Previous studies suggested that the rainfall variability over equatorial East Africa is more closely related to IOD events [16]; the composites of wind anomalies at 200 hPa and 850 hPa for IOD events are also presented here (Figure 12). In positive IOD years, two anticyclonic anomalies stride at the upper level over tropical Africa and the easterly anomalies are much more enhanced than those in El Niño years (Figure 12(a)). And, low level is characterized by easterly anomalies over equatorial IO and enhanced convergence over equatorial Africa with northerly and anticyclonic anomalies in northern tropical Africa and southerly in southern tropical Africa (Figures 12(b), 12(c), and 10(c)).

Some of IOD events are related to ENSO events. Figure 13 presents the composites of rainfall anomalies, wind anomalies at 200 hPa and 850 hPa for ENSO alone events, IOD alone events, and ENSO and IOD coexisting events, respectively. As shown in Figure 13, abundant OND rainfall appears over equatorial Africa both in warm IOD alone years and El Niño and pIOD coexisting years. But, the autumn rainfall in the OND region is far greater in El Niño and pIOD coexisting years than that in positive IOD alone years, which suggests that ENSO has a significant impact on the autumn rainfall over equatorial East Africa. On the other hand, the autumn rainfall over the OND region has no evident anomalies in ENSO alone years, which suggests that IOD is pivotal in having ENSO in effect in autumn rainfall over the OND region. The circulation has the similar characteristic. The low-level easterly anomalies in equatorial IO are far greater in El Niño and pIOD coexisting events than those in other two events.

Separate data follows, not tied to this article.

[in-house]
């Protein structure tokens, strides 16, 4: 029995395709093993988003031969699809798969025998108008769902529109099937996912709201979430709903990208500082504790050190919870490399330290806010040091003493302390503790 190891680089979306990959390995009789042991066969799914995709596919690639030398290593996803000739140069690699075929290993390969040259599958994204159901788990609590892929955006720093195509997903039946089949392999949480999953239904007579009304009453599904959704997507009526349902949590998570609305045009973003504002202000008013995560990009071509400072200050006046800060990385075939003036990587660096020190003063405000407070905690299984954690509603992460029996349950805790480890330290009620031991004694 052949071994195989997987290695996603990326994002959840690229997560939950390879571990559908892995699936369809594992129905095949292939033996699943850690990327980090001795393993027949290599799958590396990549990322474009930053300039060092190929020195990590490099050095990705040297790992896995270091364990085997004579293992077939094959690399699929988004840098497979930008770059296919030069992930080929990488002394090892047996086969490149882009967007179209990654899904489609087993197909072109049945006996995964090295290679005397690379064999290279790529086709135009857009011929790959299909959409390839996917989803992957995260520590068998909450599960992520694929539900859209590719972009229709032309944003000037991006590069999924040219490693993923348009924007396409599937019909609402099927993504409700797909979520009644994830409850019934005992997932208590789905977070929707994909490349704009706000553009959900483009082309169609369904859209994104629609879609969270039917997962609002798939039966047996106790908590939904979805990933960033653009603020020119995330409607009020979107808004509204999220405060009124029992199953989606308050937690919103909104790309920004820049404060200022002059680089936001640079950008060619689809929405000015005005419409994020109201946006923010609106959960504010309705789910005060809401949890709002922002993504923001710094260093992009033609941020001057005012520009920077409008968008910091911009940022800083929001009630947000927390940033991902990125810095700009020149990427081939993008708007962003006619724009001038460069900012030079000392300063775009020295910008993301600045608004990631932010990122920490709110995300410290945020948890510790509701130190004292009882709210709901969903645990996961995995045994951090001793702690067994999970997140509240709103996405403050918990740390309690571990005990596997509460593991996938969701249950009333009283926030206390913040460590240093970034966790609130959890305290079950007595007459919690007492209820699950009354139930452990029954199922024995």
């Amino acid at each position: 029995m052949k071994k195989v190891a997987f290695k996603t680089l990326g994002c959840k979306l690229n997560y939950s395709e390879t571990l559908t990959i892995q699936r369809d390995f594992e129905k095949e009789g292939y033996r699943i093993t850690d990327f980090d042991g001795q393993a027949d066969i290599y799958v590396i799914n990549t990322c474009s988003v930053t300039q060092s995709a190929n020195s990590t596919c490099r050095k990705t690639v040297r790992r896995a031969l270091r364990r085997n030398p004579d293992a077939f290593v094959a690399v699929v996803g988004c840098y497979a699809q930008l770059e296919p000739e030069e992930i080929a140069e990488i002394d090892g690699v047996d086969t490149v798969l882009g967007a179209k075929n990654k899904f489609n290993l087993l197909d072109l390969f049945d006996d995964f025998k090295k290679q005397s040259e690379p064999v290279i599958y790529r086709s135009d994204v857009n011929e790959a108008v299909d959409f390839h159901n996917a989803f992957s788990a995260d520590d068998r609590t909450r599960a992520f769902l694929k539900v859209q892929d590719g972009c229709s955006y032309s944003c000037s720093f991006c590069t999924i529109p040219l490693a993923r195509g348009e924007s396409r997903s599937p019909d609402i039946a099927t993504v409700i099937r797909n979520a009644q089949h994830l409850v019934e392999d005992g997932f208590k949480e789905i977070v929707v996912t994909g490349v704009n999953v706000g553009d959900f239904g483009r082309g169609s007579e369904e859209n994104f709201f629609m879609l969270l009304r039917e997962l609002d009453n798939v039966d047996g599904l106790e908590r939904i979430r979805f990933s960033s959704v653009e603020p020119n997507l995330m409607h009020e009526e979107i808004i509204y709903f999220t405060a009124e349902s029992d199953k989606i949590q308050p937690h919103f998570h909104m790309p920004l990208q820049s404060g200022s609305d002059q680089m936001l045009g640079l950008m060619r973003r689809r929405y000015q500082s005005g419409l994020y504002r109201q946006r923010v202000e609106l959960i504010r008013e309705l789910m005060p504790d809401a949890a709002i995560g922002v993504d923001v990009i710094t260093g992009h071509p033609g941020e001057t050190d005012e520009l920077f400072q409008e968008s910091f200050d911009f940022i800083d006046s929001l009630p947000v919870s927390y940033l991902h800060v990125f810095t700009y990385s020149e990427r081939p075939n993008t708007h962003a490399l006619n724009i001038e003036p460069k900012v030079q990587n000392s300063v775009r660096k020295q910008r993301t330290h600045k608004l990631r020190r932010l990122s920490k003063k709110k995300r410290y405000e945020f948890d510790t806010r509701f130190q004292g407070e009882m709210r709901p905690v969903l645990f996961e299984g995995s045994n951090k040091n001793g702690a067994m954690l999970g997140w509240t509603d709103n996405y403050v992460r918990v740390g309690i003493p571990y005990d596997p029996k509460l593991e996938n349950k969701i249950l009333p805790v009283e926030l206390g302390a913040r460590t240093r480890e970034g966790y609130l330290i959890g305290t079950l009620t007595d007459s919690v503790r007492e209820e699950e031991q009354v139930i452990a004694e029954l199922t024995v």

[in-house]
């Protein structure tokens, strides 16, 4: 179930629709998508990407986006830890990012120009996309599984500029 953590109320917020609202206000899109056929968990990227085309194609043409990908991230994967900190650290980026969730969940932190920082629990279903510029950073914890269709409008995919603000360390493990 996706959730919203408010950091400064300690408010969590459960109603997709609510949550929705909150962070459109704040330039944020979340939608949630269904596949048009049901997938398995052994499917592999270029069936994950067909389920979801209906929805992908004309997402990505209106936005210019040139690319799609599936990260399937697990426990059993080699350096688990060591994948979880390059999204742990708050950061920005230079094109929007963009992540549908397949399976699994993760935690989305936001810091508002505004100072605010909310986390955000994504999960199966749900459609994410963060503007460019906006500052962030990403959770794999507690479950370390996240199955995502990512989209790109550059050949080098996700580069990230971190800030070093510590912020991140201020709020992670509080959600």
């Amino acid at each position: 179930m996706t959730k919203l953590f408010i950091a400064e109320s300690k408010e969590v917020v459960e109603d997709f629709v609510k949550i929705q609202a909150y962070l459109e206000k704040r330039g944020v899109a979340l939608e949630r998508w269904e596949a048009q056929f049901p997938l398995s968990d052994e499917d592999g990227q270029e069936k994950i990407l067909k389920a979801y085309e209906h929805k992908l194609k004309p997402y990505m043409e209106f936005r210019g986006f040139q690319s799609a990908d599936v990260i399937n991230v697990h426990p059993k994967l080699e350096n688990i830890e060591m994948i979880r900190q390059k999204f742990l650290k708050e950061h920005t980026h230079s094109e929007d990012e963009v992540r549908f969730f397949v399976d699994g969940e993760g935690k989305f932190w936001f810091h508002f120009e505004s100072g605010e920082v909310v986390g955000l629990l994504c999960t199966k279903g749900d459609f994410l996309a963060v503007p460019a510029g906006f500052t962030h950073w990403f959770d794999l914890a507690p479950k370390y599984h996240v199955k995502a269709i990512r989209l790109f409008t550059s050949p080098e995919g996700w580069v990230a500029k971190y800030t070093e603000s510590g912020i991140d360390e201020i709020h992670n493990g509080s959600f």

The opposite response of JJAS rainfall and OND rainfall in East Africa to El Niño-like SST can also be observed in the field of OLR (Figures 14 and 15). Negative (positive) OLR anomalies indicate enhanced (suppressed) convection. During JJAS of El Niño alone years, the zonal wave one pattern of OLR anomalies are observed along the equator, with positive OLR anomalies extending from tropical Atlantic to tropical Africa and till the Maritime Continent; negative OLR anomaly covers the equatorial Pacific (Figure 14(a)). The zonal wave one pattern can also be observed in summer of ENSO and IOD coexisting years (Figure 14(c)) with much weak positive OLR anomalies in tropical Africa and much intense positive OLR anomalies over the Maritime Continent, which suggests that the IOD events offsets some effect of ENSO on the summer rainfall over the GHA. In positive IOD alone years, the negative OLR anomalies are observed over western IO (Figure 14(b)).

During OND of El Niño and pIOD years, the zonal wave two pattern of OLR anomalies is observed along the equator (Figure 15(c)). One negative OLR anomaly extends from tropical East Africa to tropical western IO. Another region of negative OLR anomalies covering is tropical central-eastern Pacific. Two positive OLR anomalies are located in the Maritime Continent and the tropical western Atlantic, respectively. In ENSO alone years, the autumn anomalies of OLR are not evident in tropical Africa and the Indian Ocean (Figure 15(a)), but they can be observed in autumn of IOD alone years (Figure 15(b)), which also suggest that IOD is pivotal in having ENSO in effect in autumn rainfall over the OND region.

The location of the low (high) sea level pressure (SLP) matches with the enhanced (suppressed) convection in the tropics (Figures 14 and 15). During JJAS of El Niño alone years (Figure 14(a)), above-normal SLP extends from tropical Atlantic to Maritime continent and below-normal SLP extends cross tropical central-eastern Pacific. It exhibits a tropical zonal wave one pattern. While during OND of El Niño and positive IOD years (Figure 15(c)), East Africa is overlying with marginal negative anomalies of SLP and the central-eastern Pacific is overlying with negative anomalies of SLP. The above normal SLP extends from tropical Atlantic to tropical western Africa as well as Maritime Continent. It exhibits a tropical zonal wave two pattern.